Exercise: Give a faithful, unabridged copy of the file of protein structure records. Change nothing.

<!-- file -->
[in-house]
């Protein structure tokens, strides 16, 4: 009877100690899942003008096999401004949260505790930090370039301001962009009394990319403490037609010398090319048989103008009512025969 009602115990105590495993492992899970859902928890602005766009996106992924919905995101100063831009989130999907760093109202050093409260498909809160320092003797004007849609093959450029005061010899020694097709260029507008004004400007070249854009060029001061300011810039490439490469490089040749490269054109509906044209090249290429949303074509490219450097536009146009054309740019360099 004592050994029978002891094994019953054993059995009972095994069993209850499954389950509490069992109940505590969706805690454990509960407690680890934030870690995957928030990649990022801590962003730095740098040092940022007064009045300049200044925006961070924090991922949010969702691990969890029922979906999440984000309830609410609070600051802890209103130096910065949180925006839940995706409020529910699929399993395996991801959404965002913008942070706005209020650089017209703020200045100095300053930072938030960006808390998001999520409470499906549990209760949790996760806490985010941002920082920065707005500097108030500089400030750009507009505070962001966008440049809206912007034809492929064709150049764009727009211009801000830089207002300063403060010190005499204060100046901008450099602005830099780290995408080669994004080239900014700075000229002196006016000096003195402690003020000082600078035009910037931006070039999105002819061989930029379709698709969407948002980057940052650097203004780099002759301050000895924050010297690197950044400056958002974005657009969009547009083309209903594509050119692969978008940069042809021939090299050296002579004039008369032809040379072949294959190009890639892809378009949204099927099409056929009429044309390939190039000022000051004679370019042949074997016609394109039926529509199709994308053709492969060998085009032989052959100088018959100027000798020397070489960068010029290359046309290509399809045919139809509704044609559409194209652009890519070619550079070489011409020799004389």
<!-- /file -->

[in-house]
């Protein structure tokens, strides 16, 4: 009877100690899942003008096999401004949260505790930090370039301001962009009394990319403490037609010398090319048989103008009512025969 009602115990105590495993492992899970859902928890602005766009996106992924919905995101100063831009989130999907760093109202050093409260498909809160320092003797004007849609093959450029005061010899020694097709260029507008004004400007070249854009060029001061300011810039490439490469490089040749490269054109509906044209090249290429949303074509490219450097536009146009054309740019360099 004592050994029978002891094994019953054993059995009972095994069993209850499954389950509490069992109940505590969706805690454990509960407690680890934030870690995957928030990649990022801590962003730095740098040092940022007064009045300049200044925006961070924090991922949010969702691990969890029922979906999440984000309830609410609070600051802890209103130096910065949180925006839940995706409020529910699929399993395996991801959404965002913008942070706005209020650089017209703020200045100095300053930072938030960006808390998001999520409470499906549990209760949790996760806490985010941002920082920065707005500097108030500089400030750009507009505070962001966008440049809206912007034809492929064709150049764009727009211009801000830089207002300063403060010190005499204060100046901008450099602005830099780290995408080669994004080239900014700075000229002196006016000096003195402690003020000082600078035009910037931006070039999105002819061989930029379709698709969407948002980057940052650097203004780099002759301050000895924050010297690197950044400056958002974005657009969009547009083309209903594509050119692969978008940069042809021939090299050296002579004039008369032809040379072949294959190009890639892809378009949204099927099409056929009429044309390939190039000022000051004679370019042949074997016609394109039926529509199709994308053709492969060998085009032989052959100088018959100027000798020397070489960068010029290359046309290509399809045919139809509704044609559409194209652009890519070619550079070489011409020799004389």